But in software development, it was effective because we had the rhythms of using Agile and Scrum to then start to loosen up things to take off some of the training rails that were there and to allow us to be more agile when requests were coming in and we started to release in different fashions. I don’t think marketers are there yet, right? We don’t have good project management process, planning, rhythms built. Having as many training rails as possible to have our teams become more effective and then after that we adapt Agile based off of our own findings and not the findings of software developers. I think that’s why we really need to take Agile.
Nathan: Something you just mentioned was based off our own findings. I wanted to pick your brain on let’s just say we hit our deadlines. How do you end a project with Agile?
Jeff: Because content marketing is the thing that never ends, it’s like that song that goes on in the loop. We need to continue going a steady pace overtime that’s consistent, that delivers on the increment that our audience is looking for. There is never an end. The content backlog will continue to grow and shrink based off of our developing of it.
I like to put in rewards and put in the process wins for our teams. After we have a successful sprint, let’s go out to lunch. Let’s buy lunch as a company, let’s do something fun, let’s go out and break out of our room or something, let’s spend half a day ideating on this particular audience. People want to do good work and they want to do different things at work that will help them be better, it’s just you have to consider what those rewards are.
Sometimes, it’s straight up buying them cool stuff. If you guys rock it, and you’ve done three great sprints in a row, I have developed point systems internally before where the more accurate you were on your estimates, the more honest you were, the less debt you had in the content you created, then the more points you built and the higher the points you get, the more stuff you could buy. The point might have equal $2 and now you’ve got 100 points, so you can go on Amazon and buy something for $200. That would help you order something you want to tinker with. Maybe it’s a new type of book, maybe it’s a camera, something along those lines, you’re trying to create different content or a pair of a really good headphones because people are making noise. Whatever it is, give it to the people.
Nathan: I could see myself thriving on that because I drive on a challenge and the point sound like that’s something that I would really want. As you earn them, it’s challenging.
Jeff: I was so jealous of all those kids that had the Pizza Hut cards, the more books you read, the free personal pan pizzas you got. I never got one because I sucked at reading. I was jealous of all of the kids with the gold stars and all the points because they followed the plan. The plan was developed for them. Figure out what each member on your team needs and what plan would work for them and then reward them when they make progress, when they make movements forward, when they help the team win.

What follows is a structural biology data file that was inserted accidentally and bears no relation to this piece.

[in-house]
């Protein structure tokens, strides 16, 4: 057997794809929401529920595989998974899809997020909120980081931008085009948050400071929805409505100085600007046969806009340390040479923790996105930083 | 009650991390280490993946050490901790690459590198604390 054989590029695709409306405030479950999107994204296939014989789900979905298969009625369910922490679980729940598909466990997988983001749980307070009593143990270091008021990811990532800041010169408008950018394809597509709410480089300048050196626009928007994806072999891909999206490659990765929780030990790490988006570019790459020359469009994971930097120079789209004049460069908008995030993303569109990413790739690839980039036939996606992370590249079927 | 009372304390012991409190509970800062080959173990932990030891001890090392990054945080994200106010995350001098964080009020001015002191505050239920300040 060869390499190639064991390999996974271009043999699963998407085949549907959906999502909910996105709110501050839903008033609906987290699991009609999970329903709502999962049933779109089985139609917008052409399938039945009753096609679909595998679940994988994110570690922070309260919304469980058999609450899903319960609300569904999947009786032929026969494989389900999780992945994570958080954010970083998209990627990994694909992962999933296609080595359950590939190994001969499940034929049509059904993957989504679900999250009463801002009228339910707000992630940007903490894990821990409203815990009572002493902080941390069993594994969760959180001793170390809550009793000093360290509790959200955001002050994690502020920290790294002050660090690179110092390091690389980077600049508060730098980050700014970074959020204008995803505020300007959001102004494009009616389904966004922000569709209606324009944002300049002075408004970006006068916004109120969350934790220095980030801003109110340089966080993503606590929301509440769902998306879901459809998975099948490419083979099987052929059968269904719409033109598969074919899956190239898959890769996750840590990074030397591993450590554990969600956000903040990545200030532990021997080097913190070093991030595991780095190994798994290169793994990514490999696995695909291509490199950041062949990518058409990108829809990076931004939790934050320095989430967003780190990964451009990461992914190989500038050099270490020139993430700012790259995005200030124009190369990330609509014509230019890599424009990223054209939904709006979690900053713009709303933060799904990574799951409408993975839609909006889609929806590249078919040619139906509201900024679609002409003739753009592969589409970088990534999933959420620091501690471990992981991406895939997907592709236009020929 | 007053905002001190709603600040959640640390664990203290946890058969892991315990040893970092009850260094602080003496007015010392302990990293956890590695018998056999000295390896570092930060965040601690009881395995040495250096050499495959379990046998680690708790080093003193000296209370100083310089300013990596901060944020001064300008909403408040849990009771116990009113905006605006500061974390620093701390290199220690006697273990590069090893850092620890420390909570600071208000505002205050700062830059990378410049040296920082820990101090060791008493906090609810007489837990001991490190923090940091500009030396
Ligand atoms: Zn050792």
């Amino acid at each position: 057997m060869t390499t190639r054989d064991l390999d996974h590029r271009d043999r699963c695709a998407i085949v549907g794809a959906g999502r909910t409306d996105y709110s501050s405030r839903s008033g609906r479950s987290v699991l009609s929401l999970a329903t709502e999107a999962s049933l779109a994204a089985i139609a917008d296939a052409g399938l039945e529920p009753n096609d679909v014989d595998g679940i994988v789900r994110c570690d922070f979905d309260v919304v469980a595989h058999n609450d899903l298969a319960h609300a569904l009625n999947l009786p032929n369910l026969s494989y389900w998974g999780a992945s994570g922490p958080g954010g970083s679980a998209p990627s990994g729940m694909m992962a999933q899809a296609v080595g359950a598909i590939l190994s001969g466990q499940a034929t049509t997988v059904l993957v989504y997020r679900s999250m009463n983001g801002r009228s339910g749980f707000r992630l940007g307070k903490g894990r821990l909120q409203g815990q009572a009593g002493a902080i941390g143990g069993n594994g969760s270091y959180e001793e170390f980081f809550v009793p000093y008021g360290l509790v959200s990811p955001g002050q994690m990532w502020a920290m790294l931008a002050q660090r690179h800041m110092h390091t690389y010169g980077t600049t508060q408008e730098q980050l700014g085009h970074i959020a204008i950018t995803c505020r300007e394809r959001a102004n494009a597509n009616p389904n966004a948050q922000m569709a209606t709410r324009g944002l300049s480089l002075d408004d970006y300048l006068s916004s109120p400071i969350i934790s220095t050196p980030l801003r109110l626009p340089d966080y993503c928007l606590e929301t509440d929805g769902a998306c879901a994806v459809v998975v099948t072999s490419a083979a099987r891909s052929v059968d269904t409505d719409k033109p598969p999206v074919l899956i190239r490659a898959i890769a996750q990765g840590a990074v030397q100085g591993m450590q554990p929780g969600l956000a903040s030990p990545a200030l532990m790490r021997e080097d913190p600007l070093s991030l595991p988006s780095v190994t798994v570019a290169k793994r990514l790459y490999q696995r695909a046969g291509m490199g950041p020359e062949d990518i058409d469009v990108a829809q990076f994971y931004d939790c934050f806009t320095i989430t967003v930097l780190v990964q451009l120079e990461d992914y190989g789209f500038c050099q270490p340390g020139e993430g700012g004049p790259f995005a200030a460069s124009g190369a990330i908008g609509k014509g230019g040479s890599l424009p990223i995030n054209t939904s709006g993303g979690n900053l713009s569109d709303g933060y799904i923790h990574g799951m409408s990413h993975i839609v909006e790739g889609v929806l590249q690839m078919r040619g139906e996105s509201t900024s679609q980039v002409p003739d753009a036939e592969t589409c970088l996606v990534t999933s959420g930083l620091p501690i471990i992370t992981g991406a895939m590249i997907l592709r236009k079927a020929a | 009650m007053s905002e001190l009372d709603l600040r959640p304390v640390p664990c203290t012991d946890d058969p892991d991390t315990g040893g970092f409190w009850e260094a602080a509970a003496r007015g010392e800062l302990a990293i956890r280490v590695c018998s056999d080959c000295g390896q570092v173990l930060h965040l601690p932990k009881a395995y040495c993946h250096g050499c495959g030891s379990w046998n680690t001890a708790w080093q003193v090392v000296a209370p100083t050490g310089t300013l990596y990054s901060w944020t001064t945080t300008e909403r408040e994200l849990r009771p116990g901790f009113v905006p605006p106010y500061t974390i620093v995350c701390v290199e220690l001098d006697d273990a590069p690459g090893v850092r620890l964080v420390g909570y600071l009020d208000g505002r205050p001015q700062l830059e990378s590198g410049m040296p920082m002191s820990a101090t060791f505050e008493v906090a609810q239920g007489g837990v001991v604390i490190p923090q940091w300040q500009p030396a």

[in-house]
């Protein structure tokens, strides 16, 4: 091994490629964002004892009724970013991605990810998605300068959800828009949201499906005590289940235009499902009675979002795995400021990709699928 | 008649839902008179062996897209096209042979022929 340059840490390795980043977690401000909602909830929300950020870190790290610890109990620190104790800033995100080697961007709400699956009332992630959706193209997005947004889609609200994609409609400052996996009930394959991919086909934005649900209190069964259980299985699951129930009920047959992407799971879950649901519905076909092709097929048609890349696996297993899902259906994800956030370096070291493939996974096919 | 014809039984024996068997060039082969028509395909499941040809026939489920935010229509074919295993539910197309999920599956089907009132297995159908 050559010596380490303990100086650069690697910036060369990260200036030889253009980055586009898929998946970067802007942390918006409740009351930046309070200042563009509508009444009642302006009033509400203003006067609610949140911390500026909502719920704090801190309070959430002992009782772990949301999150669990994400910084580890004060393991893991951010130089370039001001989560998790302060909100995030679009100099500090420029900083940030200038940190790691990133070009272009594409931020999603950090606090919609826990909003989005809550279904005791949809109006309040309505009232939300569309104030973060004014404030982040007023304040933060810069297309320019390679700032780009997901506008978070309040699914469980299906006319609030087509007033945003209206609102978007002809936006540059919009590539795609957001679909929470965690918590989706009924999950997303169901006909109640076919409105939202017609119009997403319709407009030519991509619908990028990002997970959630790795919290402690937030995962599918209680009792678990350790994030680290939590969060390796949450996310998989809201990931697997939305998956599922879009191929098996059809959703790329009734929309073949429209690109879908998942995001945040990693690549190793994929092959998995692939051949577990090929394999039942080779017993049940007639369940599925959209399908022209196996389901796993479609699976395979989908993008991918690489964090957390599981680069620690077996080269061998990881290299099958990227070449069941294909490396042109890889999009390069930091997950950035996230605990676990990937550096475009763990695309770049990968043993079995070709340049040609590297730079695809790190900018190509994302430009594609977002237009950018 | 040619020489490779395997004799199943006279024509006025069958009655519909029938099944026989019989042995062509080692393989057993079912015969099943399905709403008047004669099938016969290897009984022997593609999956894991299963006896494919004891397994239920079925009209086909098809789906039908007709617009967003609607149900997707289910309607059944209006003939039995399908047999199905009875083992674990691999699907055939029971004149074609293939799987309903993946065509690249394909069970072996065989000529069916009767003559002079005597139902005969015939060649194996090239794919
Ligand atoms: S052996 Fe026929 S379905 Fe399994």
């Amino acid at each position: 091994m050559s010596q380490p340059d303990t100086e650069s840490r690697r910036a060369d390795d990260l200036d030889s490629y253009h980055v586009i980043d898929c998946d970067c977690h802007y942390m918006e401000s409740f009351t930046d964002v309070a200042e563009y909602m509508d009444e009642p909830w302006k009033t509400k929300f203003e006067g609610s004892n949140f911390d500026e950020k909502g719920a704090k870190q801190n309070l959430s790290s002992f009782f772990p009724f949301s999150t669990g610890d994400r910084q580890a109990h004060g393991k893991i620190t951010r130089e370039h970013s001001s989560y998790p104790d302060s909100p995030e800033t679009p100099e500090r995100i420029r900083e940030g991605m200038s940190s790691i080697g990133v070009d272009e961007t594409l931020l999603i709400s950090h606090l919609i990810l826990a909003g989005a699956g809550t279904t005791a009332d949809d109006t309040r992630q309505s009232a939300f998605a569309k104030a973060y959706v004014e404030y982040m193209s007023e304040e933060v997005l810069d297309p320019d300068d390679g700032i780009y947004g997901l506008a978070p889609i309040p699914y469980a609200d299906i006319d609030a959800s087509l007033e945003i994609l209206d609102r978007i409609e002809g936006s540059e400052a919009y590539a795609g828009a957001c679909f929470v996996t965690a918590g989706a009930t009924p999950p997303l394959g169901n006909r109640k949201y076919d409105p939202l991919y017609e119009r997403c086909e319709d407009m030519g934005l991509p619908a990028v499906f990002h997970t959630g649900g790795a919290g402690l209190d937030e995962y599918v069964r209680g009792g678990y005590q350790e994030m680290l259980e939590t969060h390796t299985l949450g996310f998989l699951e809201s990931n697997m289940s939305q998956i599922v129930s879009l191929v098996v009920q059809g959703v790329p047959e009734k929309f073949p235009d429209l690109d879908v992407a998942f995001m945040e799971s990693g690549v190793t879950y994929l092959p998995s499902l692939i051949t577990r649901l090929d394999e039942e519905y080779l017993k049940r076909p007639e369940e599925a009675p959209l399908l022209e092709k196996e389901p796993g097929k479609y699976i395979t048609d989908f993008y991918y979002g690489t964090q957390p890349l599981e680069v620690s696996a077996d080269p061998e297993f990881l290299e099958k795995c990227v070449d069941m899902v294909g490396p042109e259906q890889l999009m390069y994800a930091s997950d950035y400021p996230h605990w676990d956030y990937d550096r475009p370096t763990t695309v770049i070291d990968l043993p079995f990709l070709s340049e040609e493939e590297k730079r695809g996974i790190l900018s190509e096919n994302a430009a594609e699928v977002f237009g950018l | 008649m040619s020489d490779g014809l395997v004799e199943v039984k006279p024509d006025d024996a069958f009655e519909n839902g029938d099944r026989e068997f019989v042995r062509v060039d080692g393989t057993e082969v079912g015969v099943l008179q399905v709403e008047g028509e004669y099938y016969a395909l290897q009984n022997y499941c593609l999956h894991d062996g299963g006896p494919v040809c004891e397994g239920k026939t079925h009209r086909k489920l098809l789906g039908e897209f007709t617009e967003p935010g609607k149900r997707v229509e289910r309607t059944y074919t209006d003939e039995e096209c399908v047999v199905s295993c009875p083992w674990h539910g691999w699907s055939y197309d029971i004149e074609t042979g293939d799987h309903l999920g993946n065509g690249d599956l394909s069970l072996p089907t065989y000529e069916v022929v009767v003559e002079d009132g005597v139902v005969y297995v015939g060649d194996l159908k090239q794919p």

Because let’s be honest, we’re working directly with sales now and sales are still commissioned, their salaries are based off of the number of leads that they actually close. THe more those leads are going to be coming from marketing, we’re not going to see them, they’re not going to put marketing on that commission. We need to figure out what makes marketers happy, what makes marketers want to stay and work with sales to create qualified leads and then over time, just like we’re hearing about the idea of tips going away in restaurants, the idea of commission based sales will probably go away the more the decision is made on the customer’s side and not so much during the persuasion portion of the sales process.
We’ll have to find ways to incentivize other groups but with marketers, it’s pretty cut and dry, they all want to go to conferences, they all want books, not all, majority want books, they all want to network, they want free time to learn, they want to try to embrace new things, they want to define their skills and so those are great ways to reward teams for doing good work.
Nathan: I love it. Jeff, if I could, I’d give you two points for this awesome talk today. I guess that wraps our conversation today. I want to just say thanks for sharing everything on Agile in general, the prioritization process, what a team looks like, how to come up with a backlog pointing. This was all a really great conversation. Thanks, man.
Jeff: There’s a more thorough dive through it in the book. Try to keep the cost way down on it and it’s available on Amazon if you check it out. Just go to Agile Marketing and then just hit me up if you have any questions, you’re digging into the thing, I love working with people who are playing with Agile. And I love to help you guys out.